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The Water Project: Gisagara Community -
The Water Project: Gisagara Community -
The Water Project: Gisagara Community -
The Water Project: Gisagara Community -
The Water Project: Gisagara Community -
The Water Project: Gisagara Community -
The Water Project: Gisagara Community -
The Water Project: Gisagara Community -

Project Status

Project Type:  Borehole Well and Hand Pump

Program: Wells for Rwanda

Impact: 500 Served

Project Phase: 
Community Managed
Implementing Partner Monitoring Data Unavailable
Initial Installation: Dec 2012

Project Features

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Community Profile

Upon completion of the project, our partner in the field reports…

Living Water International Rwanda’s Sustainability Coordinator worked together with the Engineer from the cell to select this site. They picked the site because the community was using water from the swamps. Not only was the water dirty, but it was far away. We wanted to provide a clean and easily accessible water source for this community. The person in charge of this community is the cells leader of the village. LWI personnel and people of the community discussed how the well will be managed. They decided that the chairman, secretary and treasurer will take leadership in taking care of the well. The community signed the MOU in order to show that they will fulfill what they have agreed to in discussion. The community would like to commit to upgrading the pump to an electric pump. Unfortunately, there is not enough power nearby, so it isn’t possible to upgrade the pump to an electric pump. The Sustainability Coordinator met the community to discuss how the well will be managed. They put the community leaders in charge of the well. They will be able to take care of the well, and they will work to contribute the security money needed to repair the well or other parts when it is broken. There has been such a difference in the community since the well has been drilled. People are so happy for the clean water. Before, they had dirty water which was causing diseases and difficulties in walking far. They thank God and the people that provided clean water for them. They are completely grateful.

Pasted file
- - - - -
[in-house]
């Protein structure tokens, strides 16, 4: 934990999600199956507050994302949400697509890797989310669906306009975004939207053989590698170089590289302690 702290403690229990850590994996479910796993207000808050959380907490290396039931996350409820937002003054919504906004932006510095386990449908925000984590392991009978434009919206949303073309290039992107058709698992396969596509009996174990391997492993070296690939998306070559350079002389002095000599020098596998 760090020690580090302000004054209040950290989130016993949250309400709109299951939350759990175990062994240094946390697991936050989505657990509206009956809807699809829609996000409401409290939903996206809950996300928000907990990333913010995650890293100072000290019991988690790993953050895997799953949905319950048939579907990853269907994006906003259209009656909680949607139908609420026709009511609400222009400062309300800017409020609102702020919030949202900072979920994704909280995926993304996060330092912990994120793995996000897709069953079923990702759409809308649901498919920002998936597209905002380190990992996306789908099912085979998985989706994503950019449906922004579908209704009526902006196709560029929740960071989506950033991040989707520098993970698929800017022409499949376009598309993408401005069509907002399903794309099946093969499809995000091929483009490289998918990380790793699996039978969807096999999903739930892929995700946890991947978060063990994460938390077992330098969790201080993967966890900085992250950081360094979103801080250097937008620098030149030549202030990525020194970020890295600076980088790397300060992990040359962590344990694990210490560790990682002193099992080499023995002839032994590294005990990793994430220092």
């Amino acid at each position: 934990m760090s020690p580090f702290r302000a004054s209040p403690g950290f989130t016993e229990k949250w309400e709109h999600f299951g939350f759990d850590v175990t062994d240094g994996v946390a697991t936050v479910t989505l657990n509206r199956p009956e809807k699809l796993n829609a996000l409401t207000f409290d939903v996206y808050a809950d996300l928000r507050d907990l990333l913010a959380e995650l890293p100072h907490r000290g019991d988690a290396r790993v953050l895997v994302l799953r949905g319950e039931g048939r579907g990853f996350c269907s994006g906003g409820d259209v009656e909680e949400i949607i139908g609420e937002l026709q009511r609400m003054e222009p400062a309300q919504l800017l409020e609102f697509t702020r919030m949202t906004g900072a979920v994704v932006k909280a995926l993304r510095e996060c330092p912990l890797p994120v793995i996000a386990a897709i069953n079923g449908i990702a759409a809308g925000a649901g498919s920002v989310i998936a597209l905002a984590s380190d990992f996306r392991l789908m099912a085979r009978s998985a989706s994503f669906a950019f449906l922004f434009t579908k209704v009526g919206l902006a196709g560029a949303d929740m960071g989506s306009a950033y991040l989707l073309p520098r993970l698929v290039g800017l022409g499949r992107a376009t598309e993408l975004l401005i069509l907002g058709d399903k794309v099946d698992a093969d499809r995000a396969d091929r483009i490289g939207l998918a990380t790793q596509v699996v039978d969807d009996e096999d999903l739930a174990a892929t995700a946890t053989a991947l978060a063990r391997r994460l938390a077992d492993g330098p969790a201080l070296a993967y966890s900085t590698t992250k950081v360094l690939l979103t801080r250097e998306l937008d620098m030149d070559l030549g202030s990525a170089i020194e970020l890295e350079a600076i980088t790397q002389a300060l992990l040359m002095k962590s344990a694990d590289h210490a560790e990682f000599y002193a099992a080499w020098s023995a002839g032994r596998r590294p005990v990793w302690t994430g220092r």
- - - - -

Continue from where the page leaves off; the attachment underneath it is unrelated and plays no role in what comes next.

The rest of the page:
The LWI Rwanda team had an opportunity to meet with fifty-two year old community member and farmer, Marthe Nyirahabimana, who stated, “The new water is clean and now we are getting it easily close by. The old water doesn’t even compare with this one.”

During the hygiene education, the LWI Rwanda team addresses: Hand washing, how to properly transport and store water, disease transmission and prevention, how to maintain proper care of the pump, as well as signs and symptoms of dehydration and how to make Oral Rehydration Solution. All of these lessons are taught in a participatory method to help community members discover ways to improve their hygiene and sanitation choices, and implement community driven solutions.

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Project Photos

Project Type

Borehole and Hand Pump

Girls and women walk long distances for water when safe water is very often right under their feet! Underground rivers, called aquifers, often contain a constant supply of safe water – but you have to get to it. No matter what machine or piece of equipment is used, all drilling is aiming for a borehole that reaches into an aquifer. If the aquifer has water - and after the well is developed - we are able to pull water to the surface utilizing a hand-pump. If all goes as planned, the community is left with a safe, closed water source providing around 5 gallons of water a minute through a hand-pump.


Barbara Belle Ash Dougan Foundation